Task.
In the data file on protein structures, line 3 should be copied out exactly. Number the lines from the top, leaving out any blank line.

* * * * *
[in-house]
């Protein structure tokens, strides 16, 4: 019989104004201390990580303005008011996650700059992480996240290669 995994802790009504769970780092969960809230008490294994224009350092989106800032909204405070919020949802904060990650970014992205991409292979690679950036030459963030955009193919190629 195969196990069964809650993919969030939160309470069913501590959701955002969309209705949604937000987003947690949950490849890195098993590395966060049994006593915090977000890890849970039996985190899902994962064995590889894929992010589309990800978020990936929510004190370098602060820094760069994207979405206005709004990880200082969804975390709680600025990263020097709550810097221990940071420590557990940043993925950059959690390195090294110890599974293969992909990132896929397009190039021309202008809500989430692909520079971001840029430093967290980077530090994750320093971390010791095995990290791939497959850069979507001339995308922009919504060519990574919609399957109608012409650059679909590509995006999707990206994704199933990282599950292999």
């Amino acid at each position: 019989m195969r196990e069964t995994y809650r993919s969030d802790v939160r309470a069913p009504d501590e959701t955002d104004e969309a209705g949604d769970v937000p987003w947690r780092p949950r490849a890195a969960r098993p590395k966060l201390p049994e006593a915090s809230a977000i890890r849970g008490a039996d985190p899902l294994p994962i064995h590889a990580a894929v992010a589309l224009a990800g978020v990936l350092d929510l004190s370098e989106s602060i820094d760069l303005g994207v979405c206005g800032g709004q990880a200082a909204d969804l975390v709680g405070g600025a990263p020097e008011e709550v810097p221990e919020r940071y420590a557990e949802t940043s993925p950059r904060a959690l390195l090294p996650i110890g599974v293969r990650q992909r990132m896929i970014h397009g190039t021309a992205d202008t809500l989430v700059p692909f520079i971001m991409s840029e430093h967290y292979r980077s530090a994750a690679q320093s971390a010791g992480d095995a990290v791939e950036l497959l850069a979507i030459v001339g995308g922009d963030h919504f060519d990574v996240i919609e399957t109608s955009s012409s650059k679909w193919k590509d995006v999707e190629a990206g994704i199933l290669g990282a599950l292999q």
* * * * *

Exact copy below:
């Amino acid at each position: 019989m195969r196990e069964t995994y809650r993919s969030d802790v939160r309470a069913p009504d501590e959701t955002d104004e969309a209705g949604d769970v937000p987003w947690r780092p949950r490849a890195a969960r098993p590395k966060l201390p049994e006593a915090s809230a977000i890890r849970g008490a039996d985190p899902l294994p994962i064995h590889a990580a894929v992010a589309l224009a990800g978020v990936l350092d929510l004190s370098e989106s602060i820094d760069l303005g994207v979405c206005g800032g709004q990880a200082a909204d969804l975390v709680g405070g600025a990263p020097e008011e709550v810097p221990e919020r940071y420590a557990e949802t940043s993925p950059r904060a959690l390195l090294p996650i110890g599974v293969r990650q992909r990132m896929i970014h397009g190039t021309a992205d202008t809500l989430v700059p692909f520079i971001m991409s840029e430093h967290y292979r980077s530090a994750a690679q320093s971390a010791g992480d095995a990290v791939e950036l497959l850069a979507i030459v001339g995308g922009d963030h919504f060519d990574v996240i919609e399957t109608s955009s012409s650059k679909w193919k590509d995006v999707e190629a990206g994704i199933l290669g990282a599950l292999q």